Murder defendant seeks to throw out identification
Says state-specific procedures weren’t followed
YOUNGSTOWN — An aggravated murder defendant is asking that the testimony of an eyewitness be suppressed from his trial.
A motion filed in court recently by the attorney for Marquez D. Thomas, 25, states that the identification made to two Youngstown police detectives was not conducted in the way Ohio law requires and was “unduly suggestive.”
Thomas and his sister, C’Mone Thomas, 22, are indicted on aggravated murder, murder and multiple counts of felonious assault in the Dec. 30, 2021, shooting death of Joseph Addison, 42, at an apartment complex on Tyrell Avenue on the West Side. Police said two men, 34 and 21, and a woman, 26, also were wounded at the complex that morning.
The filing in Mahoning County Common Pleas Court by attorney Lynn Maro states that two detectives met with the witness in the Mahoning County jail March 2. The witness said he did not personally know the people involved in the shootings but “knows them.” He said three people were involved, a female and two males, including one driving a Cadillac whose name he did not know.
Detective Jerry Fulmer then showed the witness two photos of people from surveillance video at the apartment complex on Tyrell Avenue on the West Side, and the witness said he recognized them.
Detective George Anderson “asserted that they had some better photographs of the people involved,” according to the filing.
Then Fulmer showed another photo and asked the witness if that was the female, and the witness said it was. Fuller then showed a facial photo of Thomas and asked the witness if he was the female’s brother with the Cadillac, and the witness said yes, he was the “brother who did the shooting,” the filing states.
A response from prosecutors to this defense motion had not been filed late last week.
Maro said the Innocence Project has said that mistaken eyewitness identifications have contributed to about 69 percent of the more than 375 wrongful convictions in the United States overturned by DNA evidence used after the person’s conviction.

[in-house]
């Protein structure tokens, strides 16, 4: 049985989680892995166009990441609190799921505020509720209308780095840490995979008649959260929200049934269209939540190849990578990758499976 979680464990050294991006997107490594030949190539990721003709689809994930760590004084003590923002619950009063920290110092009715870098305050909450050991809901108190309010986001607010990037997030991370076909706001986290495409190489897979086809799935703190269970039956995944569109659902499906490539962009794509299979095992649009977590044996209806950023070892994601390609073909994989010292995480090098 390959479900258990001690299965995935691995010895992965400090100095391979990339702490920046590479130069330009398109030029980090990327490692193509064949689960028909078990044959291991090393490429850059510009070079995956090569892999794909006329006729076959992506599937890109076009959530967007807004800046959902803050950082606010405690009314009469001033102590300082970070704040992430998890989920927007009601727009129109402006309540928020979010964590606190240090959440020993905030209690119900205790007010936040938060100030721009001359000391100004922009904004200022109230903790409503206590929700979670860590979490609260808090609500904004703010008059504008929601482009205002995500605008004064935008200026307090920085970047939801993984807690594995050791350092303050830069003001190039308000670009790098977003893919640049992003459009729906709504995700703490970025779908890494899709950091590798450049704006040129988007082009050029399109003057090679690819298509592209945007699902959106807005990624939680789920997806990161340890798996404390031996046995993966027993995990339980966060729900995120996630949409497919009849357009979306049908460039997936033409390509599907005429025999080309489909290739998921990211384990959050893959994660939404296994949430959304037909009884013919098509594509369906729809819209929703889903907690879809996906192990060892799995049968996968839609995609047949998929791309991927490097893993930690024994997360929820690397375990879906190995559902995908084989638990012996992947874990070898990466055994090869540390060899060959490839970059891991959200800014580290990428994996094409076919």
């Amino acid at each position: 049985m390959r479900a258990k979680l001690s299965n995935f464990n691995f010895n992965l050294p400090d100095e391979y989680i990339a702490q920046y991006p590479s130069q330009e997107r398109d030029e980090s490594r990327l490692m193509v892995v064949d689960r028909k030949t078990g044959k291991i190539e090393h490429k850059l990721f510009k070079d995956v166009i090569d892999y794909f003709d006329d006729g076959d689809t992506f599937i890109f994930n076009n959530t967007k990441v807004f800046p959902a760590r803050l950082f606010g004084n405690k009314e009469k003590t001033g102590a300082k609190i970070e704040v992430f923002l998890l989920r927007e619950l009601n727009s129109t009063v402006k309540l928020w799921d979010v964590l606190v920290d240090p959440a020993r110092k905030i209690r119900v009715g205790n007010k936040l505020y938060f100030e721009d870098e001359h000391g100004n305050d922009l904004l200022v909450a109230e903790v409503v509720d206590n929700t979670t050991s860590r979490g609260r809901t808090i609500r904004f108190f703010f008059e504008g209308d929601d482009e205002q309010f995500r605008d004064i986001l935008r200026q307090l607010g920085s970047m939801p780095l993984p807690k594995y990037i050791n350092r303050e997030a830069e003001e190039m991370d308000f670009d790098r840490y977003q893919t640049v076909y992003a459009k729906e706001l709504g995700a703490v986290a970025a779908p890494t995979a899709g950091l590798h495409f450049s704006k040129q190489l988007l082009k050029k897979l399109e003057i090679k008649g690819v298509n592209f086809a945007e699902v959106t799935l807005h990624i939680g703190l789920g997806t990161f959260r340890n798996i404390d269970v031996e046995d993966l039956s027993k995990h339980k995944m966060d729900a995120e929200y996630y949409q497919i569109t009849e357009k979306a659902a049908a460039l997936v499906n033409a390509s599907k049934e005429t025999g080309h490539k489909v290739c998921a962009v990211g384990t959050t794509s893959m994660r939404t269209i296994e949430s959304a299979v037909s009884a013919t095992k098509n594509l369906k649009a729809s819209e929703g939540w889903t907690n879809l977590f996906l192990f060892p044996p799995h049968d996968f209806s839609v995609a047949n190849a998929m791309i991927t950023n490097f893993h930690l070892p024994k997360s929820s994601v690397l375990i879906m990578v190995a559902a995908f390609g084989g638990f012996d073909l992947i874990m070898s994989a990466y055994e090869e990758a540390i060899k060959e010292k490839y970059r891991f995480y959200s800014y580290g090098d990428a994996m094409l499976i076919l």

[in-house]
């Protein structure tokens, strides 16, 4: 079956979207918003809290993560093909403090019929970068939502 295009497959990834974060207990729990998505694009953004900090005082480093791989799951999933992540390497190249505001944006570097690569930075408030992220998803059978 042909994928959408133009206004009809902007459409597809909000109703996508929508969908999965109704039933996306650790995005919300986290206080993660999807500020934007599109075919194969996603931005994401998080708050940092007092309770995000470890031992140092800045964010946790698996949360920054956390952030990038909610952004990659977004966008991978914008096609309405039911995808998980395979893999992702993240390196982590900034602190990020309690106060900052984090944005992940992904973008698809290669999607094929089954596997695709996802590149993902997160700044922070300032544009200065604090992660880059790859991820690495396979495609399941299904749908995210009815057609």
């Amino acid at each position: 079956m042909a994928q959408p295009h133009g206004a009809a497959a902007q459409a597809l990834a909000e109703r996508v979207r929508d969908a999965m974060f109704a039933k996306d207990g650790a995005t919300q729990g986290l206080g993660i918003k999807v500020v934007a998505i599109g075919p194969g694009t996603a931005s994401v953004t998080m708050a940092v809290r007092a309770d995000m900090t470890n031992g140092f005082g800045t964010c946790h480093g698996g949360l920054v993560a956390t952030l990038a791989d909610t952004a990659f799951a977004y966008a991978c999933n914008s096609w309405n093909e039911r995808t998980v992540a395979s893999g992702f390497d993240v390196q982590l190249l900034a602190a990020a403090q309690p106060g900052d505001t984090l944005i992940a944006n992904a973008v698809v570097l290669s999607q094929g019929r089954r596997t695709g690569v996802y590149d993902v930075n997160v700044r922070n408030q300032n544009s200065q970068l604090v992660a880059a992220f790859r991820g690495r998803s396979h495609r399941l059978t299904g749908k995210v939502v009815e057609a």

Founded in 1992 by Barry C. Scheck and Peter J. Neufeld at the Benjamin N. Cardozo School of Law at Yeshiva University, the Innocence Project is now an independent nonprofit, its website states, adding: “Our work is guided by science and grounded in antiracism.”
The filing by Maro states that “the practice of showing a person a single suspect for purposes of identification, not part of a lineup, is generally condemned.”
“Recognizing the negative effects of showing one photograph and the likelihood of misidentification from suggestive procedures, the Ohio legislature adopted procedures to eliminate unreliable identifications,” Maro stated.
“In this case the police used none of the mandated procedures,” she stated, adding: “The practice of showing a witness a single suspect is contrary to” Ohio law. “An identification procedure is unduly suggestive if it ‘steers the witness to one suspect, independent of the witness’ honest recollection.'”
Under Ohio law, police agencies are required to adopt specific procedures for conducting identification “lineups,” and the procedure must include the use of a “blind administrator” or when that is “impracticable,” the administrator of the test must indicate in writing why that was impracticable.
A blind administrator is a person administering the identification who does not know the identity of the suspect and the use of a “folder” or similar system that uses 10 photographs, one being the suspect’s photo and allowing the witness to chose which photo they believe best matches the person they saw “without any oral or nonverbal cues as to whether they have accurately identified the suspect.”
There was no blind administrator in this case, the guidelines in Ohio law were not followed, and comments made by the police officers to the witness were “unduly suggestive,” Maro stated in the filing.
The witness gave the identification more than two months after the shootings. The witness also made remarks five times during the interview with detectives “about wanting the detectives to talk to the court, wanting them to help his (own criminal) case,” the filing states.